NASA uses virtual reality for spacewalk training. The astronauts see a virtual representation of the space station through their goggles and are able to practice moving around on its exterior, without the drag that they would experience from the water in the Neutral Buoyancy Lab, NASA’s enormous swimming pool where astronauts practice spacewalking underwater. They can practice maneuvering safely back to the space station as well as plotting paths from worksite to worksite.

NASA’s Commercial Crew Program is working with Boeing and SpaceX to return human spaceflight launches to the United States in 2019. Williams is assigned to Boeing’s first operational mission after the company’s test flight with crew. Hopkins is assigned to SpaceX’s first operational mission after the company’s test flight with crew.

Online Rondaz

  • Full Member
  • ***
  • Posts: 374
  • Liked: 121
  • Likes Given: 105
Commercial Crew Teams Practice Triage and Medical Evacuation

Anna Heiney Posted on October 25, 2018
Commercial Crew Program, Kennedy

NASA and the Department of Defense Human Space Flight Support (HSFS) Office have a long history in preparing for human spaceflight missions. As NASA’s Commercial Crew Program prepares to begin launching astronauts once again from American soil, it is vital teams prepare for launch day operations, including possible but unlikely emergency scenarios, and simulations are key to getting teams as ready as possible.

Today, teams from NASA, HSFS and SpaceX are conducting a joint medical triage and medical evacuation (medevac) training exercise at NASA’s Kennedy Space Center in Florida. This is the second of two emergency medical services simulations to be performed before commercial crew flight tests, which are scheduled for 2019. The first exercise was conducted at Space Launch Complex 41 and integrated teams from NASA, Boeing and United Launch Alliance.

“In the business of human spaceflight, we go to great lengths to design away or to control all the known hazards,” said Steve Payne, NASA Simulation Test Director and CCP Launch Integrator. “However, when the unexpected happens, we must be ready to respond. We develop and practice our procedures to handle the worst possible scenarios on launch day, but we hope we never have to use them. NASA is working closely with both our commercial partners and the Department of Defense to do everything possible to keep our flight crews and ground teams safe.”

For today’s exercise, teams are practicing a worst-case scenario, pad emergency and subsequent hypergolic fuel leak. Starting at the base of the egress system at Launch Complex 39A, volunteer ground crews are evacuating the pad perimeter using three Mine Resistant Ambush Protected, or MRAP, vehicles. Three helicopters, emergency services, and the triage team are meeting the evacuated crews at triage site 8, between Launch Pads 39A and B.

As part of this exercise, evacuated personnel are undergoing a toxic vapor check. Kennedy Fire/Rescue teams are treating the crews as if contamination were detected and are performing decontamination measures. Following the medical evaluations, the simulated patients are being stabilized and prepared for transport. Selected patients are being evacuated to several area hospitals in order to validate all emergency procedures.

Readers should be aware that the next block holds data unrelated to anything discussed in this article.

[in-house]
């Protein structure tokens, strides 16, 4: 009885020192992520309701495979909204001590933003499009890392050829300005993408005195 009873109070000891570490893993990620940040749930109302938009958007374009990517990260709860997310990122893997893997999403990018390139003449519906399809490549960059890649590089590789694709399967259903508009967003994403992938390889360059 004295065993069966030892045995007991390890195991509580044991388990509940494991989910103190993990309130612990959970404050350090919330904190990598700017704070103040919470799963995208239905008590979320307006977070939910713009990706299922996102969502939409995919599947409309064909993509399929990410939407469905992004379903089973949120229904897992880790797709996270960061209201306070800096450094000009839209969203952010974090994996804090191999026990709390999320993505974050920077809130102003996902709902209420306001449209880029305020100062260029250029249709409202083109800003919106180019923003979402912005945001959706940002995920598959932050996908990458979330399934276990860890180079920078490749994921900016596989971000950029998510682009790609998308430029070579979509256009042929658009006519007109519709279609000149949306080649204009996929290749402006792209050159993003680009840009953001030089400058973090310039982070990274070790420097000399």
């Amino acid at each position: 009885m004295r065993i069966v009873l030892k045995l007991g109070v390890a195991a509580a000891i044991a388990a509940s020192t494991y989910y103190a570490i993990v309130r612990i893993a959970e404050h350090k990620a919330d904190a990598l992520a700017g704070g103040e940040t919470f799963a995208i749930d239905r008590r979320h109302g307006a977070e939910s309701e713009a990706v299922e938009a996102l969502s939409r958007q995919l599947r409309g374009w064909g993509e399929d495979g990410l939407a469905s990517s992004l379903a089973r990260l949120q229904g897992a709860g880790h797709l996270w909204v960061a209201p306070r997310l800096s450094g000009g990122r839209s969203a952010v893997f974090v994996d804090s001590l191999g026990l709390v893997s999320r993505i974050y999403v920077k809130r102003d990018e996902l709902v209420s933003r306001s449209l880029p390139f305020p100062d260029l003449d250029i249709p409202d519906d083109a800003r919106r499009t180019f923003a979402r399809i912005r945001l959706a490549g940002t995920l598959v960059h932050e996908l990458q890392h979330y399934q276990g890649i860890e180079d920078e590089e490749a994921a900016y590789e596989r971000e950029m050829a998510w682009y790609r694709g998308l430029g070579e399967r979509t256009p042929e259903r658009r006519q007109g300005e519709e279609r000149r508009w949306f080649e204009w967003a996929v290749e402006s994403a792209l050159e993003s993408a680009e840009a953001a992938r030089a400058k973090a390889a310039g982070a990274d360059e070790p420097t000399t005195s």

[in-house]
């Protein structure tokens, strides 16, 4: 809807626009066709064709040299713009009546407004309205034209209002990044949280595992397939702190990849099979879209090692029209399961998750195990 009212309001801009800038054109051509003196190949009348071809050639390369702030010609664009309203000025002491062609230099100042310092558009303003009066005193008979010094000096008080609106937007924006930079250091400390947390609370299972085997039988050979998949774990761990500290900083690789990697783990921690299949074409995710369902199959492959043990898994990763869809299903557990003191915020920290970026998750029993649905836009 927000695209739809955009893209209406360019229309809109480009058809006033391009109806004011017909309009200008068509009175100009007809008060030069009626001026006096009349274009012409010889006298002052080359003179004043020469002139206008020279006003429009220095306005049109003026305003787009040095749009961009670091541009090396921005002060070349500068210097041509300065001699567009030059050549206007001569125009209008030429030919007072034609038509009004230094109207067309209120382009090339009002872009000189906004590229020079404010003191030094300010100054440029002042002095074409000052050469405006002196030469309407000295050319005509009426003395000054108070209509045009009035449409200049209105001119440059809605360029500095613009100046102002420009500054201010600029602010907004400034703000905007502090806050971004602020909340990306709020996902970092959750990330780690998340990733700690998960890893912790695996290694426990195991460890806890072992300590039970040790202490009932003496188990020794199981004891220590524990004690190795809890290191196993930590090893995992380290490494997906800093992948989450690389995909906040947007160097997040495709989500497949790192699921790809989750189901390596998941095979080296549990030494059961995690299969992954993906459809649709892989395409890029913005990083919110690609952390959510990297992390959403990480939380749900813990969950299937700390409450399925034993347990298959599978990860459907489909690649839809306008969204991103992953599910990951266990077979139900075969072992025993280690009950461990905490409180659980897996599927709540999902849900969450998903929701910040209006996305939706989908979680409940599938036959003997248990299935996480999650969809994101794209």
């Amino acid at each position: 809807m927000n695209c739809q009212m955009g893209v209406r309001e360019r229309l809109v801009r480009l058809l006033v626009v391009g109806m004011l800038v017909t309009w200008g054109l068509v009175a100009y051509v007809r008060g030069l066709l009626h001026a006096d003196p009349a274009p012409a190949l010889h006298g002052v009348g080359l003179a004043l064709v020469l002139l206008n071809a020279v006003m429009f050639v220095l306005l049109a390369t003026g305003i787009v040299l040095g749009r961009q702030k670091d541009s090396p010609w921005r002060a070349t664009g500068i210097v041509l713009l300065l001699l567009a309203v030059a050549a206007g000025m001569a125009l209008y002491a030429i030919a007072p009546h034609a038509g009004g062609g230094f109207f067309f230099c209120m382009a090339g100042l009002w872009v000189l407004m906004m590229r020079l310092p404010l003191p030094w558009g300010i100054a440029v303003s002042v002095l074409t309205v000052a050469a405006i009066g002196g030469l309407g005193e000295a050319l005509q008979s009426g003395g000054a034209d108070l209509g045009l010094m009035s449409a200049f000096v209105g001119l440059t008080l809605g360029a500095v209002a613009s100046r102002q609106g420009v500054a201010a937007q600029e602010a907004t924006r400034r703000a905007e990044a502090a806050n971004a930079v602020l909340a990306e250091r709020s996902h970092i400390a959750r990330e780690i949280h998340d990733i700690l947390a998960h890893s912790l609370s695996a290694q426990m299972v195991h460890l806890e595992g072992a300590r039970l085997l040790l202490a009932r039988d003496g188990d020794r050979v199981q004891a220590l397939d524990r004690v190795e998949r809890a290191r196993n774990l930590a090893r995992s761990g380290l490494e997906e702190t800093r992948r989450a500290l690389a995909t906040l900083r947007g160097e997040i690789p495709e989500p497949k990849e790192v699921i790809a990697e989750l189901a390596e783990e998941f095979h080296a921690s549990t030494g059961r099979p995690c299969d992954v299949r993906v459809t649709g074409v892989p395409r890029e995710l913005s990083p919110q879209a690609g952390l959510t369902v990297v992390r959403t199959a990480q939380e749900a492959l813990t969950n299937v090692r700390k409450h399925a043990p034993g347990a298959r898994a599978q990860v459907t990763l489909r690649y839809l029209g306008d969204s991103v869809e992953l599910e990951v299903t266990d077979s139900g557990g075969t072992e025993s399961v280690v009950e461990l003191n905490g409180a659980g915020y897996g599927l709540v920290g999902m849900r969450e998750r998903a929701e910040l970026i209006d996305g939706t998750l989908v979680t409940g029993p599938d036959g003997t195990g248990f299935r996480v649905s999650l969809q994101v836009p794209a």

This simulation is a recent example of how safety is being built into systems, processes and procedures. These simulations are designed to exercise various components of emergency procedures, as well as triage and medevac response during the unlikely event of an emergency during launch operations. It is standard practice to conduct these exercises, and was regularly done during the Space Shuttle Program.

https://blogs.nasa.gov/commercialcrew/2018/10/25/commercial-crew-teams-practice-triage-and-medical-evacuation/
« Last Edit: 11/15/2018 02:45 PM by Rondaz »

Offline woods170

  • IRAS fan
  • Senior Member
  • *****
  • Posts: 8684
  • IRAS fan
  • The Netherlands
  • Liked: 5457
  • Likes Given: 1786
Commercial Crew Teams Practice Triage and Medical Evacuation
<snip>

For the new folks here: when posting those NASA updates please also provide a link to the original article, per forum rules.

Thank you.

Online Rondaz

  • Full Member
  • ***
  • Posts: 374
  • Liked: 121
  • Likes Given: 105
Launch Teams Simulate Boeing Uncrewed Flight Test Prelaunch Procedures

Marie Lewis Posted on November 15, 2018

Boeing, United Launch Alliance (ULA) and NASA completed an integrated rehearsal of prelaunch procedures for Boeing’s first uncrewed test flight of the CST-100 Starliner spacecraft aboard an Atlas V rocket for commercial crew missions to the International Space Station. The simulation, conducted on Nov. 7, focused on launch procedures beginning at five hours before launch, and continuing through a simulated scrub before liftoff.

The rehearsal consisted of launch teams participating from Boeing and NASA facilities at Kennedy Space Center in Florida and Johnson Space Center in Houston. It incorporated voice communications, pad closeout events, polling for tanking, or fueling, readiness, and discussions about conditions, including flight hardware and weather.

Prelaunch anomalies were introduced into the rehearsal to provide opportunities for the teams to execute their resolution process. A scrub was called during the countdown rehearsal, allowing participants to test procedures for a delay and a decision to de-tank and prepare for a launch attempt the next day.

Boeing’s first uncrewed test flight, known as Orbital Flight Test (OFT), is slated for launch aboard an Atlas V rocket in March 2019. This will be the first flight of the Starliner, and it is a major step toward demonstrating that the spacecraft is ready to begin carrying astronauts to the space station.

Boeing is manufacturing three Starliner spacecraft in collaboration with NASA’s Commercial Crew Program. Starliner is designed to be reused up to 10 times.

https://blogs.nasa.gov/commercialcrew/2018/11/15/launch-teams-simulate-boeing-uncrewed-flight-test-prelaunch-procedures/

Online Rondaz

  • Full Member
  • ***
  • Posts: 374
  • Liked: 121
  • Likes Given: 105
Astronauts Tour SpaceX Rocket Facility in Texas

Marie Lewis Posted on November 19, 2018

NASA astronauts who will be the first humans to fly aboard SpaceX’s Crew Dragon spacecraft recently toured the company’s Rocket Development Test Facility in McGregor, Texas.

NASA astronauts Bob Behnken and Doug Hurley are set to crew SpaceX’s Demo-2 flight test in June 2019, which will be the first flight of Crew Dragon with people onboard.

NASA astronauts Victor Glover and Mike Hopkins will crew SpaceX’s first regular mission to the International Space Station, following Demo-2 and NASA’s certification of SpaceX commercial crew systems.

NASA’s Commercial Crew Program is working with SpaceX and with Boeing to return human spaceflight launch capability from the United States.

https://blogs.nasa.gov/commercialcrew/2018/11/19/astronauts-tour-spacex-rocket-facility-in-texas/

Tags: